Introduction-1. the Paradise Papers, the new set of documents on offshore finances being investigated in collaboration with the International Consortium of Investigative Journalists (ICIJ) and Suddeutsche Zeitung, Munich.

These documents show a link to 714 Indian names, including prominent individuals and corporates,

2. Report titled “30 children die in 48 hours at Gorakhpur’s BRD Hospital, six due to encephalitis.” Of the 30 children, 15 were younger than one month.

-While the two stories seem to be unrelated, they are intimately linked. The broken health system is something all Indians are familiar with.

The revenue lost through tax avoidance by the corporate can fund the gap in health sector.

Need For Higher Health Budget- 1.India spends only about 1.3 per cent of its GDP on health when the global average is 6 per cent.

With the current level of under-funding for health, we will fail to meet the National Health Policy 2017 targets. One of the reasons for the underfunding is not collecting enough taxes.

2. The High Level Expert Group (HLEG) on universal health coverage (UHC) submitted its report in November 2011.

 It estimated that financing the proposed UHC system will require expenditure on health to be stepped up to at least 2.5 per cent of GDP by 2017 and 3 per cent by 2022.

3.The National Health Policy 2017 also intends on gradually increasing public expenditure to 2.5 per cent by 2025.

How Can we improve our health budget-1. The intention to raise public expenditure to strengthen India’s healthcare have been repeated in the in many official plans

2.Indeed, it will probably not be possible to do so until India’s tax to GDP ratio — which at 1.7 per cent is one of the lowest in the world — is raised.

3.This could be done if India had the political will to stop hemorrhaging its tax revenues due to the legal and illegal ways employed by the corporate sector.

Revenue loss-1.Estimates of revenue loss from international corporate tax avoidance are available from several studies. On the conservative side, revenue losses due to tax avoidance are around $500 billion globally (Alex Cobham and Petr Jansky, March 2017).

2.In addition, the studies show that the intensity of losses is substantially greater in low and lower middle-income countries. So at one end we have countries such as Guyana and Chad, that are likely to be losing a staggering 7 per cent of GDP to tax avoidance and at the other end we have the UK losing only 0.02 per cent.

India`s Position on revenue loss-i) It is estimated to be losing 2.34 per cent of GDP due to corporate tax avoidance.

ii) This is significantly more than the 1.3 per cent of GDP that it currently spends on healthcare and more than enough to help it reach its target of 2.5-3.0 per cent to achieve universal health coverage.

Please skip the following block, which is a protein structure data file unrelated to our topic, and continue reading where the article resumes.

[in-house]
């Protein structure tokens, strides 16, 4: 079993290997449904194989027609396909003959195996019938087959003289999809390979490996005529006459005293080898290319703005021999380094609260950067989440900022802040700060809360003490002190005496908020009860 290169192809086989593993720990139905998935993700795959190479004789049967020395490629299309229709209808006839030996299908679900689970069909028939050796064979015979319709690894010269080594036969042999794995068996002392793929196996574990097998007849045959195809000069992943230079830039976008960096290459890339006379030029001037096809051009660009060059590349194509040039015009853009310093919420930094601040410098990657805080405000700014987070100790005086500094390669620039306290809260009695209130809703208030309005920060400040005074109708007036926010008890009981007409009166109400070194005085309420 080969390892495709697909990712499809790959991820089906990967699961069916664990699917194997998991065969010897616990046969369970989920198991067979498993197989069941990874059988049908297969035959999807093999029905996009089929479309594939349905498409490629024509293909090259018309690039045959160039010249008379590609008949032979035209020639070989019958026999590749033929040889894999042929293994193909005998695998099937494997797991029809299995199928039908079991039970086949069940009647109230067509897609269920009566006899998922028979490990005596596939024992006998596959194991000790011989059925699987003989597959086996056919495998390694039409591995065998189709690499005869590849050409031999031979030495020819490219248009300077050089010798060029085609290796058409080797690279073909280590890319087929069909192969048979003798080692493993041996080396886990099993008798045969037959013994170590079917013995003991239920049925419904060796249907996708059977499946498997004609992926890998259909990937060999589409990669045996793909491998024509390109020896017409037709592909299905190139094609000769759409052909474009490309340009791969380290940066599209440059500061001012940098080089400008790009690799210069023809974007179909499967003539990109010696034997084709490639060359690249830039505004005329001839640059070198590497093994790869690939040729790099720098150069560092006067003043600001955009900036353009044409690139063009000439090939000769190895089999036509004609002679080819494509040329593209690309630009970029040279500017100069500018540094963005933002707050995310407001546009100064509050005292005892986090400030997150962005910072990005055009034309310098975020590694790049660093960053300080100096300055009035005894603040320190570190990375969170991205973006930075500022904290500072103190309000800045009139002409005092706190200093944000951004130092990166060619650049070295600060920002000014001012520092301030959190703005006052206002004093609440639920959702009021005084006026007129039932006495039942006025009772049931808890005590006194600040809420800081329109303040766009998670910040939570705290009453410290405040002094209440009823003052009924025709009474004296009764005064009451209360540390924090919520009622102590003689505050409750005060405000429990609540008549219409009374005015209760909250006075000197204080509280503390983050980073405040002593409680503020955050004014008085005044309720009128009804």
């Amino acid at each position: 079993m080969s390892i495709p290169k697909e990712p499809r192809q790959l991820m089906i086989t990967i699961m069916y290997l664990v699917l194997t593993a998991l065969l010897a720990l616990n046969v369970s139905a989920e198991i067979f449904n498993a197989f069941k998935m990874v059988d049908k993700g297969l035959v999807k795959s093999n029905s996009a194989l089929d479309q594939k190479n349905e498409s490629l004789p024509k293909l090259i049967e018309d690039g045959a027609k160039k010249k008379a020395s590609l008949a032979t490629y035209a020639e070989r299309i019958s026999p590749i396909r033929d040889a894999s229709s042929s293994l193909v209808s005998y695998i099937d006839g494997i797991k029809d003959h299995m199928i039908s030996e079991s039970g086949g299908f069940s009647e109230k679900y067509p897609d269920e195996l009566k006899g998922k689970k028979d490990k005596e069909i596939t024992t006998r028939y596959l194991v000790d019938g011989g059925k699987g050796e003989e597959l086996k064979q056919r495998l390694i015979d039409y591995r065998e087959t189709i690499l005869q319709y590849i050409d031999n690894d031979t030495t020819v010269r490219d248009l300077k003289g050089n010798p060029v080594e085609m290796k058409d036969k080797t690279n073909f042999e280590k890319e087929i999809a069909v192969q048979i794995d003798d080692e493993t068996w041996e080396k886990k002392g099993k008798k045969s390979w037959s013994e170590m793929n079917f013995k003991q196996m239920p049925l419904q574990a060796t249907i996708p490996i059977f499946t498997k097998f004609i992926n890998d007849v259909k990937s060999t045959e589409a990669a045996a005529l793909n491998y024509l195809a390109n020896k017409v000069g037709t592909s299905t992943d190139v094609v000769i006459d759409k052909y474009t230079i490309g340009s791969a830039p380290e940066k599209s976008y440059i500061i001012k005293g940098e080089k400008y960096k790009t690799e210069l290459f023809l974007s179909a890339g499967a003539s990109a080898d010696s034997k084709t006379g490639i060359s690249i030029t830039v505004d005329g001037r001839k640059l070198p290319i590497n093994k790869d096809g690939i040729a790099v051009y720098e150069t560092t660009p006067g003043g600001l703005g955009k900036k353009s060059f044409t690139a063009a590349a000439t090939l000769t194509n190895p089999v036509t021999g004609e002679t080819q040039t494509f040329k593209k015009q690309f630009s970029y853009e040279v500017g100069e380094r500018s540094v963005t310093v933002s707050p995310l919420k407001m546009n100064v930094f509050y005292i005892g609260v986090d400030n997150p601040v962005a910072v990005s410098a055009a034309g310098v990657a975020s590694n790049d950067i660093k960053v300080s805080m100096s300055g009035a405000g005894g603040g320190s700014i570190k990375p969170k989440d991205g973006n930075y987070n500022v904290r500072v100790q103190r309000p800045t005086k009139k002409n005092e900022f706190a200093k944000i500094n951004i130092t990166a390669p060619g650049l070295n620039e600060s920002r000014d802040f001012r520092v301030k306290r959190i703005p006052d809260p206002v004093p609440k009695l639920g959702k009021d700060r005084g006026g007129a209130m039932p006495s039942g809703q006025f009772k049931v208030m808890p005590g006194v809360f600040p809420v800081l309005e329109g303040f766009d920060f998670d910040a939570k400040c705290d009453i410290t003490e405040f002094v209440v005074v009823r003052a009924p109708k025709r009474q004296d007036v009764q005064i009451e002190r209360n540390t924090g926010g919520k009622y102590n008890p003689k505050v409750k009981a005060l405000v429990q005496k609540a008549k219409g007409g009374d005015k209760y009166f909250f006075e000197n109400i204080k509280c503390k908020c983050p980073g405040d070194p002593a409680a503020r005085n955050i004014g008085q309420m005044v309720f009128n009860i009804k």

Way forward- 1.Tax havens are at the heart of the inequality crisis, enabling corporations and wealthy individuals to dodge paying their fair share. This prevents countries from funding vital public services and combating poverty and inequality, with especially damaging effects for developing countries like India.

2. The Indian government needs to urgently take steps to investigate these 714 names as well as work with other governments to prevent more losses in tax revenues.

3.The corporate sector needs to stop discussing whether these tax minimising schemes are legal or illegal. Schemes that are causing revenue losses that could prevent two children younger than five dying every minute in India are at least highly unethical.

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answered Nov 10, 2017 by prashant1984 (42,500 points)

Cabinet approves Creation of National Testing Agency (NTA) to conduct entrance examinations for higher educational institutions 

The Union Cabinet has approved creation of National Testing Agency (NTA) as a Society registered under the Indian Societies Registration Act, 1860, and as an autonomous and self-sustained premier testing organization to conduct entrance examinations for higher educational institutions.


·         The NTA would initially conduct those entrance examinations which are currently being conducted by the CBSE.

·         Other examinations will be taken up gradually after NTA is fully geared up.

·         The entrance examinations will be conducted in online mode at least twice a year, thereby giving adequate opportunity to candidates to bring out their best.

·         In order to serve the requirements of the rural students, it would locate the centres at sub-district/district level and as far as possible would undertake hands-on training to the students.


·         NTA will be chaired by an eminent educationist appointed by MHRD.

·         The CEO will be the Director General to be appointed by the Government.

·         There will be a Board of Governors comprising members from user institutions.

·         The Director General will be assisted by 9 verticals headed by academicians/ experts.


NTA will be given a one-time grant of Rs.25 crore from the Government of India to start its operation in the first year. Thereafter, it will be financially self-sustainable.


Establishment of NTA will benefit about 40 lakh students appearing in various entrance examinations. It will relieve CBSE, AICTE and other agencies from responsibility of conducting these entrance examinations, and also bring in high reliability, standardized difficulty level for assessing the aptitude, intelligence and problem solving abilities of the students.


In view of the need to have a specialized body in India like the most advanced countries, the Finance Minister in the Budget speech of 2017-18 had announced setting up of a National Testing Agency (NTA) as an autonomous and self-sustained premier testing organization to conduct all entrance examinations for higher educational institutions.